New Zealand has long been proud of being clean and green. The image seems to have gotten into people’s minds and tourism continues to grow off the back of it. But most of us are aware that it’s not quite the reality. In 2012 John Key compared the 100% Pure slogan to that of McDonald’s, i’m lovin’ it. “I’m not sure every moment that someone’s eating McDonald’s they’re loving it,” he said, very astutely. 100% Pure is a marketing campaign, but I don’t think it’s unreasonable to consider it something to strive for.
The recent outbreak of waterborne illness in Havelock North raised serious concerns. 5000 people got sick and an elderly woman lost her life. It will be a long time before the town fully recovers. As of writing this no one knows how the water in Havelock North got infected. Maybe it was cows, maybe it was just bad luck; an inquiry has been launched. What is clear, and has been clear for a long time now, is the damage that intensive agriculture causes to our environment.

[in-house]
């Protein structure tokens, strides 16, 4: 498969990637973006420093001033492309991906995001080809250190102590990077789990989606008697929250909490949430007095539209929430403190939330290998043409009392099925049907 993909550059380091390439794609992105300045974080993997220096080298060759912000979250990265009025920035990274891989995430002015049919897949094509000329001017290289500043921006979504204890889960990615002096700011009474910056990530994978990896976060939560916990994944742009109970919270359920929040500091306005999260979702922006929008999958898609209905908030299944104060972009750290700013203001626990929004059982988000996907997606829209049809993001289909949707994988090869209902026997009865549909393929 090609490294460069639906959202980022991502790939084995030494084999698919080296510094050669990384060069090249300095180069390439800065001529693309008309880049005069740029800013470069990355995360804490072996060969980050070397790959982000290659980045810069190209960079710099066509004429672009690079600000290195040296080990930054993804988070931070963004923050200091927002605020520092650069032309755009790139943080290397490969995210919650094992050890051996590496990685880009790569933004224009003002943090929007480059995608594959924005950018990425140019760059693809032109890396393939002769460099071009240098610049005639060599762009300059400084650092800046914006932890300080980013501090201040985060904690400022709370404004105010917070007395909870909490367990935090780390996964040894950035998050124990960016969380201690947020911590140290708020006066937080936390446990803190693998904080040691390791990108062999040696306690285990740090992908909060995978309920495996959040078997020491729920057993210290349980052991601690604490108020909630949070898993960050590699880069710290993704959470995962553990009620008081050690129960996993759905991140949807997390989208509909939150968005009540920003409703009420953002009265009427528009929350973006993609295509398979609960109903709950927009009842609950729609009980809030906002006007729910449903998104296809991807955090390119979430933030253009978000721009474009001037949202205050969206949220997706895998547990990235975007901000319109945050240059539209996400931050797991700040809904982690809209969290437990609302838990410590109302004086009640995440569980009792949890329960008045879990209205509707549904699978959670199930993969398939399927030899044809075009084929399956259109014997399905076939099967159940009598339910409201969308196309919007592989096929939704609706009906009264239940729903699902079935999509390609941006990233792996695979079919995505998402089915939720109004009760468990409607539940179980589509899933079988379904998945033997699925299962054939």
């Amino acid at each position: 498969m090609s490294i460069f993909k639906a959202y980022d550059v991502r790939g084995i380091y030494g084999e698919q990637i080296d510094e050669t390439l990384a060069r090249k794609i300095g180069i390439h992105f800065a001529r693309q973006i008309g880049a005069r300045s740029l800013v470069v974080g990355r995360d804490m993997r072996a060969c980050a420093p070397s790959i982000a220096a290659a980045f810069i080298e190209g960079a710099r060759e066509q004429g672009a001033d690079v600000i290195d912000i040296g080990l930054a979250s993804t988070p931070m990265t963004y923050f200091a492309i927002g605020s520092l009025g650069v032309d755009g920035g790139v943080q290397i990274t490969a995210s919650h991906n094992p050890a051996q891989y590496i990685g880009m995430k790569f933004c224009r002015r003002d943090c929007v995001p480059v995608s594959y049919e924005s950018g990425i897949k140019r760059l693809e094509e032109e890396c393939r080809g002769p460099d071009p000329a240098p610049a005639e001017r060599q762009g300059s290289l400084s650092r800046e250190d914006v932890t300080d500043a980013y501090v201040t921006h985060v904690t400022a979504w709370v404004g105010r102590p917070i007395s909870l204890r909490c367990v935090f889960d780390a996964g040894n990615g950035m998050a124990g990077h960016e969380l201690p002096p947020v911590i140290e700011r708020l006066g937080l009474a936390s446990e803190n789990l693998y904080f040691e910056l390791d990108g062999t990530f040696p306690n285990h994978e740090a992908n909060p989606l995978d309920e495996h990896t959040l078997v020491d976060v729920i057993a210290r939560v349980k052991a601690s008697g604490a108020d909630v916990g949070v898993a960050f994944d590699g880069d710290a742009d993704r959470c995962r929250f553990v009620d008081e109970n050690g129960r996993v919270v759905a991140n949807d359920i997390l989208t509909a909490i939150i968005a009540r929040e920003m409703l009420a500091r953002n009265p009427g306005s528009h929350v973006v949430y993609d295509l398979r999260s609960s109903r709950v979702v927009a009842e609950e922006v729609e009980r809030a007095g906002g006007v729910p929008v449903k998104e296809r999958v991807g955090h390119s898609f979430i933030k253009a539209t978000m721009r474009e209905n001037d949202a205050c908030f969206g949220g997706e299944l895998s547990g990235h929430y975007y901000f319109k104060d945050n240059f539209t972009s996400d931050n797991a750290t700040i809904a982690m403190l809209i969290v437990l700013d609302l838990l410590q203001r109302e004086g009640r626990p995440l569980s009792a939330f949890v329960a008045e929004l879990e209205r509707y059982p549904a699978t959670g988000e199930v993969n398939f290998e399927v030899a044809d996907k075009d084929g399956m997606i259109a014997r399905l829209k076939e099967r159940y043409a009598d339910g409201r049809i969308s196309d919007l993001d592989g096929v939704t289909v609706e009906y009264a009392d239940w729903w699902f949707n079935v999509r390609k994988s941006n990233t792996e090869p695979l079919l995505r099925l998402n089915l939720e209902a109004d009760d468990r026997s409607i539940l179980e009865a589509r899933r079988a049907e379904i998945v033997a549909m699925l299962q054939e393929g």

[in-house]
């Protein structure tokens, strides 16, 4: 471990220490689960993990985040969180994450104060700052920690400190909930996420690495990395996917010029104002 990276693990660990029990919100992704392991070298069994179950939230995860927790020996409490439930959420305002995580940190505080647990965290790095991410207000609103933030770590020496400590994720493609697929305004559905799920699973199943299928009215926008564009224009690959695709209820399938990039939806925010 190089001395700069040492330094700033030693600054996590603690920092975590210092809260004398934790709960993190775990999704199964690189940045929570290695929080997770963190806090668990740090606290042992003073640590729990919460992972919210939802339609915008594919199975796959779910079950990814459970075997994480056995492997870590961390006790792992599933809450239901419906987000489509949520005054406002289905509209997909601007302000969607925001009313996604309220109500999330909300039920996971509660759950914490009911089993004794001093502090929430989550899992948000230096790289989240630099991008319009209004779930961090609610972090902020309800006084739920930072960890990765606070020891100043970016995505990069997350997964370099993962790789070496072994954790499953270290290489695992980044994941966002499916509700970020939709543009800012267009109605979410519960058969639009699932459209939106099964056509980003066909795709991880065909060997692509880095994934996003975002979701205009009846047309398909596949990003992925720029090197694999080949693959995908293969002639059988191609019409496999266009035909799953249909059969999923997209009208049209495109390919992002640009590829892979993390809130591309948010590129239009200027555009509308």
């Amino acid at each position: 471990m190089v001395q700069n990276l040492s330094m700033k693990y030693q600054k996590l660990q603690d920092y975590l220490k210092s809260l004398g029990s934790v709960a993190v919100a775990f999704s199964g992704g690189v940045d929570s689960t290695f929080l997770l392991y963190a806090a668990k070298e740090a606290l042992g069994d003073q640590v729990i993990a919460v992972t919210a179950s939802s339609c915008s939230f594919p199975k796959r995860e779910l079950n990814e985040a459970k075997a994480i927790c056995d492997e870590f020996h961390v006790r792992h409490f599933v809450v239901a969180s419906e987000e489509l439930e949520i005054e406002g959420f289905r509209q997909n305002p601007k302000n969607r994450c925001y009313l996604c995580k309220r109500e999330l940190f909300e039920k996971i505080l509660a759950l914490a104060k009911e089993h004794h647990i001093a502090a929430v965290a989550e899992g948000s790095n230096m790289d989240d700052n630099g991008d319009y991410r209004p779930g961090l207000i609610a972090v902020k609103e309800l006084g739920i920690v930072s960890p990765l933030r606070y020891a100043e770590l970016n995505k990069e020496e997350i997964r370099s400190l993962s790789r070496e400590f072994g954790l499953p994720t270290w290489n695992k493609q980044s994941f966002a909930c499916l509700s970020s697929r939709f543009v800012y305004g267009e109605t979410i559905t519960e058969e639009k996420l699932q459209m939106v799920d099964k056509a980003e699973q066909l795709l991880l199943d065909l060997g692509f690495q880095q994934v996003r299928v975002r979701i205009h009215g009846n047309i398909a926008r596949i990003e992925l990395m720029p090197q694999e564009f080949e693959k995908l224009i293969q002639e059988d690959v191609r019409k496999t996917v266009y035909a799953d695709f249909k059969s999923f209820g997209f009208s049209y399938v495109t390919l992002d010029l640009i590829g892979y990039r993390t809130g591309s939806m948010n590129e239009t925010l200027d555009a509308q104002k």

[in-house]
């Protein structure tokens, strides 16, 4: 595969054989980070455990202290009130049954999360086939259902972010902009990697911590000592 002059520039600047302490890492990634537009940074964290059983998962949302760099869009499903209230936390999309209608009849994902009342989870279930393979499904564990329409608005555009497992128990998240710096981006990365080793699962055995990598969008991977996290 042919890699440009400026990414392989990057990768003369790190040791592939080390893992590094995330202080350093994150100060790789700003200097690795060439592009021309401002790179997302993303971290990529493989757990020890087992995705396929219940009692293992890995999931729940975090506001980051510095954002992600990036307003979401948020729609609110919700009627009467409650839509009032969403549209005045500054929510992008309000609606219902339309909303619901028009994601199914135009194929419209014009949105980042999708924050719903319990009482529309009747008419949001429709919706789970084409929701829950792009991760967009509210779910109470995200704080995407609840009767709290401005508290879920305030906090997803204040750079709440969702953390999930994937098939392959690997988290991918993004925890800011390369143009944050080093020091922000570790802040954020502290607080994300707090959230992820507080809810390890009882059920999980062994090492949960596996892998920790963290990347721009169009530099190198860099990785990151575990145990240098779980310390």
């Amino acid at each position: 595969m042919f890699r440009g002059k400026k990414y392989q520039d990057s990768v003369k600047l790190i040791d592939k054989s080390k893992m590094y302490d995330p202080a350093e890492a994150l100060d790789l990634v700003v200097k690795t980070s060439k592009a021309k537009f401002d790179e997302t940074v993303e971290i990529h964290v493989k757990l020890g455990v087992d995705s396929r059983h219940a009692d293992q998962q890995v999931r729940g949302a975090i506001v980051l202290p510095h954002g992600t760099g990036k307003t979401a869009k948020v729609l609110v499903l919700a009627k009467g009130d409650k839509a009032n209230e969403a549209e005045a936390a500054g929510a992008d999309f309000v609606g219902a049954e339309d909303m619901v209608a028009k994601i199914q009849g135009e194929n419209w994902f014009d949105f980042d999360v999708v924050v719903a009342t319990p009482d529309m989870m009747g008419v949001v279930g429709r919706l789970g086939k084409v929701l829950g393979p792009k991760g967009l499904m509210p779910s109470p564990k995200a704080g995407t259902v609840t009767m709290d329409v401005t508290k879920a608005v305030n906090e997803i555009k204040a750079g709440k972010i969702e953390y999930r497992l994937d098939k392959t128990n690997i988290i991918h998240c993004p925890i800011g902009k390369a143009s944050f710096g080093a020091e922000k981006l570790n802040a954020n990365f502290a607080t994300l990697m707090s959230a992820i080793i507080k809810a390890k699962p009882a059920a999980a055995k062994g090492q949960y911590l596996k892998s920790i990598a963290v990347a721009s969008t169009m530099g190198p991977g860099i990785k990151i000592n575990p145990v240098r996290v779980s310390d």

Besides the fact that ruminant animals account for 48% of our greenhouse gas emissions (which they remain exempt from accounting for), intensive farming has a massive impact on waterways. The ground can only absorb so much cow piss. If we are not careful it will sink down into the shallow bores that are pumped to our taps.
A new dam is being proposed in Ruataniwha in Hawkes Bay—more water allocated to more cows. We need to start seriously considering whether we want this trend to continue. Is it good enough that 60% of our rivers are unsafe for swimming? The dairy industry generates almost $14 billion dollars a year, but at what cost?
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Change will not be easy. The status quo benefits those with many vested interests, and discussion of stricter regulations around farming seems well outside the current mainstream political dialogue. But I don’t think we should continue marketing a lie forever.